That’s not the first time such a thing has happened to us living here. We’ve had various people drop off toys or clothing or books for the boys; bikes, baked goods and produce. There has been such incredible generosity of their time, their goods, and their presence. We are truly blessed by our neighbours in Sohoe, and on this feast of Thanksgiving, I’d like to take this opportunity to say thank you, and God bless you for all you have given us.

07 October 2010


Daddy, I miss your beard. Four, stroking his daddy's newly-clear-from-stubble face. We should go to the beard store, you can get a new one.

Five, while not faint of heart, is not quite as adventurous as his brothers. He's content to watch the roller coasters from the safety of firm ground, and observes new people from a distance rather than immediately embracing them as new friends. He has admonished me to be gentle with him when I push him on the swings, and in the back row of BoB he used to clutch at his car seat, white-faced, when Daddy Nut took the hills just a little too fast for his liking. Earlier this week we undertook a drive through the country, and when one of those hills was breached, he said: "It's not scary; I'm a big boy! When I'm a grown up, I'm going to be a big boy."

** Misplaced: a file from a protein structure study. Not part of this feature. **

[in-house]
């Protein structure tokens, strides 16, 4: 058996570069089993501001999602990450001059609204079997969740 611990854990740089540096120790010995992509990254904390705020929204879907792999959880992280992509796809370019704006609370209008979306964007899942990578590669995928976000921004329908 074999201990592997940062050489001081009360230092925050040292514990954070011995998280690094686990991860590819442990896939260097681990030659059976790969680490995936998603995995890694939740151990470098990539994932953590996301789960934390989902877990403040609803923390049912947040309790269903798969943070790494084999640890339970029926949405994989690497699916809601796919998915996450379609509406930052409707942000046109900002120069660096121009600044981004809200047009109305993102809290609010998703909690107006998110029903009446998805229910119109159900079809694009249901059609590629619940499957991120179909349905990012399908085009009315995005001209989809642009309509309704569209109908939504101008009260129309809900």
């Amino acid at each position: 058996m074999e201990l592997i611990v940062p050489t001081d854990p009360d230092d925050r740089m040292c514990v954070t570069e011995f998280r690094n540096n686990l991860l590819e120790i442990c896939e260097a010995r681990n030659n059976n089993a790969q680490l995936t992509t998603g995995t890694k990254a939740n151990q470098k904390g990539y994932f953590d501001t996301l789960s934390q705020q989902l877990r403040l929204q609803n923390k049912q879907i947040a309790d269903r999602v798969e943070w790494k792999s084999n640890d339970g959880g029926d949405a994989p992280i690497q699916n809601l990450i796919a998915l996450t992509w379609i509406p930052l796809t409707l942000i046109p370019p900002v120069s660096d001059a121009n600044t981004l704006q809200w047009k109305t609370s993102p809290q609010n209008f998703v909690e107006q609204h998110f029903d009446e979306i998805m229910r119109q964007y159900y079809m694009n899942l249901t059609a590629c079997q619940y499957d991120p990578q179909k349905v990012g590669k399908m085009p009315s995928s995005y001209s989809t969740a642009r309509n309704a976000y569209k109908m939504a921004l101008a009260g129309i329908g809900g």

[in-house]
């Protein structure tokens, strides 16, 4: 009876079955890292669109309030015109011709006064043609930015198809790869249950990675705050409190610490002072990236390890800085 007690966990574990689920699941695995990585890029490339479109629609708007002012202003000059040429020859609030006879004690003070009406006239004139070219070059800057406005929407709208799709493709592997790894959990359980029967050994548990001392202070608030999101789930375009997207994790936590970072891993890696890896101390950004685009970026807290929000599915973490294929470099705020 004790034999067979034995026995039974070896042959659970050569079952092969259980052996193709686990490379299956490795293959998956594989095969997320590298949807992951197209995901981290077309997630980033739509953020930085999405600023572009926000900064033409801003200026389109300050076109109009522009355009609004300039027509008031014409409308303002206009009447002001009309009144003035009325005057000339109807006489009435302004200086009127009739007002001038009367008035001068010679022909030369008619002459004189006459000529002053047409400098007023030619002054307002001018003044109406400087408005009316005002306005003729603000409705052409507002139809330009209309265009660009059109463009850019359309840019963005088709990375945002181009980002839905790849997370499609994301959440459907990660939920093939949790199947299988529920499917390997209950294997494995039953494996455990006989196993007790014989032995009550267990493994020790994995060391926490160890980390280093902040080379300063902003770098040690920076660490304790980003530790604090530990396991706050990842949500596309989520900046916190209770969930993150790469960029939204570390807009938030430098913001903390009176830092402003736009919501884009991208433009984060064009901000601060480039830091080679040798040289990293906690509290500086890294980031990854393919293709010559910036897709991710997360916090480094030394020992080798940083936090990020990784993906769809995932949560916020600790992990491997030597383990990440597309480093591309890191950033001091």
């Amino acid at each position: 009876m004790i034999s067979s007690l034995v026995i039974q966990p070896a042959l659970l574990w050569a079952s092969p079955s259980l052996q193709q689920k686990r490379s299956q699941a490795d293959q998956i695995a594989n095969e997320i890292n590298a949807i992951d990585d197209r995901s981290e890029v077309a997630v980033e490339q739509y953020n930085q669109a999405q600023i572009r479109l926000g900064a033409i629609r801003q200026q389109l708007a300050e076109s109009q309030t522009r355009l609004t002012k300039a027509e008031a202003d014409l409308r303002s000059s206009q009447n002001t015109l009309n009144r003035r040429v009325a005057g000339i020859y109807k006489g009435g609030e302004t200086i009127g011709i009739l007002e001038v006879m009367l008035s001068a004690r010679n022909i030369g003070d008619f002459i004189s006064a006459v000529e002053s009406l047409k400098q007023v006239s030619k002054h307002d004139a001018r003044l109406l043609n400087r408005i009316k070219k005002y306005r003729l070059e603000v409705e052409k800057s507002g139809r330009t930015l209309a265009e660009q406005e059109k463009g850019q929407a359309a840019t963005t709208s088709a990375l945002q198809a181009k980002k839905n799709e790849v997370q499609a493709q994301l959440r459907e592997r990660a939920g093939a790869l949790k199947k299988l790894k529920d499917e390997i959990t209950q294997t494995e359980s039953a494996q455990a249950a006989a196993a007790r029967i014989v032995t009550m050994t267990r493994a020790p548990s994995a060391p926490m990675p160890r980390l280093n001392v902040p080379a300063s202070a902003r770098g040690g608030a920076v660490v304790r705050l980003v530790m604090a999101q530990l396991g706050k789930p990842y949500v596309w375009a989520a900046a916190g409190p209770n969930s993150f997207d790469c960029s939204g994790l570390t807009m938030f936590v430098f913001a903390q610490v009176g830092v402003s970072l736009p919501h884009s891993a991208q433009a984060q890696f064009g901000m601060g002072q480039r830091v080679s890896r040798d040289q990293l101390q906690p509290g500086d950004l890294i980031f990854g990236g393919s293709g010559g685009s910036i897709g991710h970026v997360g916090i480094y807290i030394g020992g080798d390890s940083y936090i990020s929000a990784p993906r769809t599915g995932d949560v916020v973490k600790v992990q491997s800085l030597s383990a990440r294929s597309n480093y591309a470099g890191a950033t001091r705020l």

Must they grow up?

04 October 2010

How to dress like a Canadian

Dressing like a Canadian is an art form. It requires agility of perception as well as of closet space. Sound tricky? It is. Allow me to demonstrate.

The date is October something or other. Temperatures have calmed from summer highs in the 30s to more palatable teens. Mornings start out chilly, but the day can warm significantly by noon, before flirting once more with the frost factor come night fall. It might rain, it might be overcast, or it might be brilliantly clear and sunny.

Agility of perception is required in not being bullied by the calendar. It may tell you it is October, and as you learned in elementary school, October is an autumnal month. Catalogues and advertising campaigns dictate that in autumn months we wear sweaters and scarves with our perfect jeans, and jump joyfully through piles of leaves in our sturdy leather hiking boots. How idyllic that world is!

A Canadian, however, due to vagaries of weather and a constitutional reluctance to admit summer is over, will still wear open-toed shoes until it becomes absolutely necessary to move to the next level. Driving down the main street of any Canadian town in the fall, you will see every combination of shorts and sweaters, boots and sandals, t-shirts and jackets… all on the same day. And even on the same person.

Which leads to agility of closet space. It requires ingenuity to manage the clothing for three seasons concurrently (storing the necessary footwear alone is a great challenge). During the fall, Canadians are still holding on to sun-kissed dreams with their cotton, while acknowledging the approach of winter with wool.

To give an example, here is what I wore when I went out last Sunday evening: capris and a t-shirt (fond memories of summer), a cardigan (admission of summer’s passing), a long woollen sweater-jacket (for survival in colder temperatures), and flip flops. You see, wardrobe is just a small factor in how to dress like a Canadian; you’ve got to be tough. We have been exposing our flesh to the harsh elements for so long that we no longer feel the pain of frostbite setting in.